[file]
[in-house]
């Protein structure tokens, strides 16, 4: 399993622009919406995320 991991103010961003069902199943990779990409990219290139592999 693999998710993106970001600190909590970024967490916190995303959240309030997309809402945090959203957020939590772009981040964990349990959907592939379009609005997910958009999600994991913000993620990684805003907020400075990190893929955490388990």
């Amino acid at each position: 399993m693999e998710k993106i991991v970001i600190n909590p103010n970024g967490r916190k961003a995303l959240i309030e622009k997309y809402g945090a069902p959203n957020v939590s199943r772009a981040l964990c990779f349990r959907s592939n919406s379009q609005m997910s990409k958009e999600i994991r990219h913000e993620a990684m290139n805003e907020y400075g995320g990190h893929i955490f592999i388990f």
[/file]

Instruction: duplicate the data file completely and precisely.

[in-house]
């Protein structure tokens, strides 16, 4: 399993622009919406995320 991991103010961003069902199943990779990409990219290139592999 693999998710993106970001600190909590970024967490916190995303959240309030997309809402945090959203957020939590772009981040964990349990959907592939379009609005997910958009999600994991913000993620990684805003907020400075990190893929955490388990």
């Amino acid at each position: 399993m693999e998710k993106i991991v970001i600190n909590p103010n970024g967490r916190k961003a995303l959240i309030e622009k997309y809402g945090a069902p959203n957020v939590s199943r772009a981040l964990c990779f349990r959907s592939n919406s379009q609005m997910s990409k958009e999600i994991r990219h913000e993620a990684m290139n805003e907020y400075g995320g990190h893929i955490f592999i388990f």